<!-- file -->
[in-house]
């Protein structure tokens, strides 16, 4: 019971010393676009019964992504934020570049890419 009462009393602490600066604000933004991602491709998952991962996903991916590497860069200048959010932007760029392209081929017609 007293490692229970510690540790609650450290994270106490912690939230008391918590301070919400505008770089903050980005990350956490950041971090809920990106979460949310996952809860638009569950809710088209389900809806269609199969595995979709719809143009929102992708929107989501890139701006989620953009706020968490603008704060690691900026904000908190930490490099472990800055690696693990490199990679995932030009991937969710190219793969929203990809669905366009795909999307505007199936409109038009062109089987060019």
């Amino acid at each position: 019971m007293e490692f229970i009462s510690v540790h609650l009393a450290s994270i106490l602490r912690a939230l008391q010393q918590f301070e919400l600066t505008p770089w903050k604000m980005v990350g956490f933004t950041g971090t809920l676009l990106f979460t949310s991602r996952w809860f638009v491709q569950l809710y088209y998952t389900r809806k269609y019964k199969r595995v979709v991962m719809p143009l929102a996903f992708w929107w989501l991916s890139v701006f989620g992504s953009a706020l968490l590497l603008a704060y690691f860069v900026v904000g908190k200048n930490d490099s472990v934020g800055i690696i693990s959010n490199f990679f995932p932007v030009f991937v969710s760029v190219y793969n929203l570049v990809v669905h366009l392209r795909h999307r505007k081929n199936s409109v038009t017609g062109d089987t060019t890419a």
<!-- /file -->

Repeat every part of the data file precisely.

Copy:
[in-house]
């Protein structure tokens, strides 16, 4: 019971010393676009019964992504934020570049890419 009462009393602490600066604000933004991602491709998952991962996903991916590497860069200048959010932007760029392209081929017609 007293490692229970510690540790609650450290994270106490912690939230008391918590301070919400505008770089903050980005990350956490950041971090809920990106979460949310996952809860638009569950809710088209389900809806269609199969595995979709719809143009929102992708929107989501890139701006989620953009706020968490603008704060690691900026904000908190930490490099472990800055690696693990490199990679995932030009991937969710190219793969929203990809669905366009795909999307505007199936409109038009062109089987060019």
């Amino acid at each position: 019971m007293e490692f229970i009462s510690v540790h609650l009393a450290s994270i106490l602490r912690a939230l008391q010393q918590f301070e919400l600066t505008p770089w903050k604000m980005v990350g956490f933004t950041g971090t809920l676009l990106f979460t949310s991602r996952w809860f638009v491709q569950l809710y088209y998952t389900r809806k269609y019964k199969r595995v979709v991962m719809p143009l929102a996903f992708w929107w989501l991916s890139v701006f989620g992504s953009a706020l968490l590497l603008a704060y690691f860069v900026v904000g908190k200048n930490d490099s472990v934020g800055i690696i693990s959010n490199f990679f995932p932007v030009f991937v969710s760029v190219y793969n929203l570049v990809v669905h366009l392209r795909h999307r505007k081929n199936s409109v038009t017609g062109d089987t060019t890419a």